I found this lovely shop today, via Apartment Therapy NY ... it reminds me a little of Arthur's Circus in North Melbourne.

As well as toys and homewares, Three Potato Four stocks a prints by various artists, including two of my faves - Geninne Zlatlkis and Matt Cipov. I guess it makes sense, as they all share a certain aesthetic style.

Wednesday, December 17, 2008


I'm known for my interest in 'difficult' cinema, often favouring films that explore bleak, political, or sad personal, themes. This isn't to say that I don't enjoy the odd witty comedy or lavish celebration of beauty, but for some reason I more frequently watch films that are disquieting rather than comforting.

Today I saw 'Hunger ', the directorial debut of Irish artist Steve McQueen, starring Michael Fassbender as IRA hero Bobby Sands. My head is still reeling several hours later. This was one of the most compelling and harrowing films I've seen in a long time, and at one stage I didn't think I'd be able to continue watching. I'm glad I did though because it's a brilliant piece of cinema, demonstrating the exceptional talents of the director and actors alike.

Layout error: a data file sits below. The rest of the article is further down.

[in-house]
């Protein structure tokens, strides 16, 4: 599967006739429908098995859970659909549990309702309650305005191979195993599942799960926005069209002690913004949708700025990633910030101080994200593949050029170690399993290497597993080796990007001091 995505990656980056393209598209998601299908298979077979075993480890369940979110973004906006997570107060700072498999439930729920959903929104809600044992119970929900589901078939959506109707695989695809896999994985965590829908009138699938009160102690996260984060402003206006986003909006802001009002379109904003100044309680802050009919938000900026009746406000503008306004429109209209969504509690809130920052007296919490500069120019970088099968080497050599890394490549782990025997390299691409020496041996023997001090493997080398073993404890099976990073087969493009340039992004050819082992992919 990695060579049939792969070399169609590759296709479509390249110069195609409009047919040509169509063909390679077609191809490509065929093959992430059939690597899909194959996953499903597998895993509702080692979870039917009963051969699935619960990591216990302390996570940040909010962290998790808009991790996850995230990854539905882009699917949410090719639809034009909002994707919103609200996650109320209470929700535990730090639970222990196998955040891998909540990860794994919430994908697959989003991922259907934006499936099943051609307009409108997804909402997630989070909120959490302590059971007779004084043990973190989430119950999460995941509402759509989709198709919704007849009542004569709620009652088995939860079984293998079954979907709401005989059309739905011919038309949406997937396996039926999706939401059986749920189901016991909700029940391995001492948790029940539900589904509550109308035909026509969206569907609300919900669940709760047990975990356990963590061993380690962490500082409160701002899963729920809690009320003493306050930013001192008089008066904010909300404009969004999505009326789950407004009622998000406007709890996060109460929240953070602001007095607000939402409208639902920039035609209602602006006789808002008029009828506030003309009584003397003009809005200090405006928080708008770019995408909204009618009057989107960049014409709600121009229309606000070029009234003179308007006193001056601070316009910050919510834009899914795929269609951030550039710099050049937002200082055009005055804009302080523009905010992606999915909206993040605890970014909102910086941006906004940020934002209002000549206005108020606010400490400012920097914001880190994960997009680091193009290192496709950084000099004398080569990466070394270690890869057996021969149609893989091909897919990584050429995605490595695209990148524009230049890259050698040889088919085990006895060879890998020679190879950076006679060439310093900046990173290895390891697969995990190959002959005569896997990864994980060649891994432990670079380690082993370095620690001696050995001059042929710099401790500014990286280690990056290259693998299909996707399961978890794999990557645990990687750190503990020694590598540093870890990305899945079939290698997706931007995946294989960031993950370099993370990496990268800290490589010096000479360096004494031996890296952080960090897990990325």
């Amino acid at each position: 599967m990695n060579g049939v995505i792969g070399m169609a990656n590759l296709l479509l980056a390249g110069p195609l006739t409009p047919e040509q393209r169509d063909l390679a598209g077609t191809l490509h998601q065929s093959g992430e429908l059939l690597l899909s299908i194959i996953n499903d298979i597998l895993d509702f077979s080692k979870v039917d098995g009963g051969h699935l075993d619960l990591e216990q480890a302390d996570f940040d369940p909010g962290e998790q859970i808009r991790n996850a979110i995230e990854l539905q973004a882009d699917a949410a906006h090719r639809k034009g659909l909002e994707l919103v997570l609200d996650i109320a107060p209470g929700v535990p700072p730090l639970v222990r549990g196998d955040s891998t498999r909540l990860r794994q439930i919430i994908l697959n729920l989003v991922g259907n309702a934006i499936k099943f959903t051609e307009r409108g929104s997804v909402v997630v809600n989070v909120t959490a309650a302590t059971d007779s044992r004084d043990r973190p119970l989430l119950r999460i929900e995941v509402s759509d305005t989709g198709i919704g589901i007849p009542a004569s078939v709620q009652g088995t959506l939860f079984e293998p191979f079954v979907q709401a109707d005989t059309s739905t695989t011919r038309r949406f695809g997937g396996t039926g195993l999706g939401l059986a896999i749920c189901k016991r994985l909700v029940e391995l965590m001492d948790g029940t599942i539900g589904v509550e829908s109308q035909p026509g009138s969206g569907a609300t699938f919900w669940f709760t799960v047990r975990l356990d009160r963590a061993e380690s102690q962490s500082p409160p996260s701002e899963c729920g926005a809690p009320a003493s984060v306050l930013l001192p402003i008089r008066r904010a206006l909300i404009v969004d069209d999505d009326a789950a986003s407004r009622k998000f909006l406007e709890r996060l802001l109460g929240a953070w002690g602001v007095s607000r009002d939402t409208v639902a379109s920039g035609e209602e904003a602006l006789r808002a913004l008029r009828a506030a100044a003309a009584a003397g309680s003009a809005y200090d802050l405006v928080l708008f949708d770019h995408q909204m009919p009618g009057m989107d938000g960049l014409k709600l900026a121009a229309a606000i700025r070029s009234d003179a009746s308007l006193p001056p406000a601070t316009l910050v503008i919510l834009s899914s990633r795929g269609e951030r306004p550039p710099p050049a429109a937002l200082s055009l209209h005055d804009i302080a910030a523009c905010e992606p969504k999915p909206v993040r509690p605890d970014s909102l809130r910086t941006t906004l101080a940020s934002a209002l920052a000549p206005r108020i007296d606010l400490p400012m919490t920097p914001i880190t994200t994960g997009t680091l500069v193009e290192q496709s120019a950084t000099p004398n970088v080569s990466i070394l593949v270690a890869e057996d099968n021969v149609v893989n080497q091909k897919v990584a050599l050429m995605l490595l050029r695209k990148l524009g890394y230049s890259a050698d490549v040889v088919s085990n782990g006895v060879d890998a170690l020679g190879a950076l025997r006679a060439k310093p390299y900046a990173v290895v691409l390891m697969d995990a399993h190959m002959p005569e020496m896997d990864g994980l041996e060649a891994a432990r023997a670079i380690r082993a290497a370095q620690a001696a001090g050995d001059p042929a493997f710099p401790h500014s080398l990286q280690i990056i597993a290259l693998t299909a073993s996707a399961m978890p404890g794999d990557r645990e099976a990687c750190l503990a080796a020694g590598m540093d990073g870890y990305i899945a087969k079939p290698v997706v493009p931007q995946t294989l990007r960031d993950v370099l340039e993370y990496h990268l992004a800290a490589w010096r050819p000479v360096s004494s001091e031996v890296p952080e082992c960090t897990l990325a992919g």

When it screened at Cannes, some audience members walked out, while others gave it a standing ovation. I think David and Margaret sum it up well - the film is quite extraordinary.

It's not easy to recommend 'Hunger' as some people might find it too gruelling. However, if you're drawn to powerful cinema experiences, definitely check it out (and let me know what you think!).

Click here to read a review from the UK Telegraph.


"Nests, coccoons, hives and lairs" by Patrick Dougherty:

These remind me a little of the work of my favourite sculptor, Andy Goldsworthy.

(Nests found here)

... also ...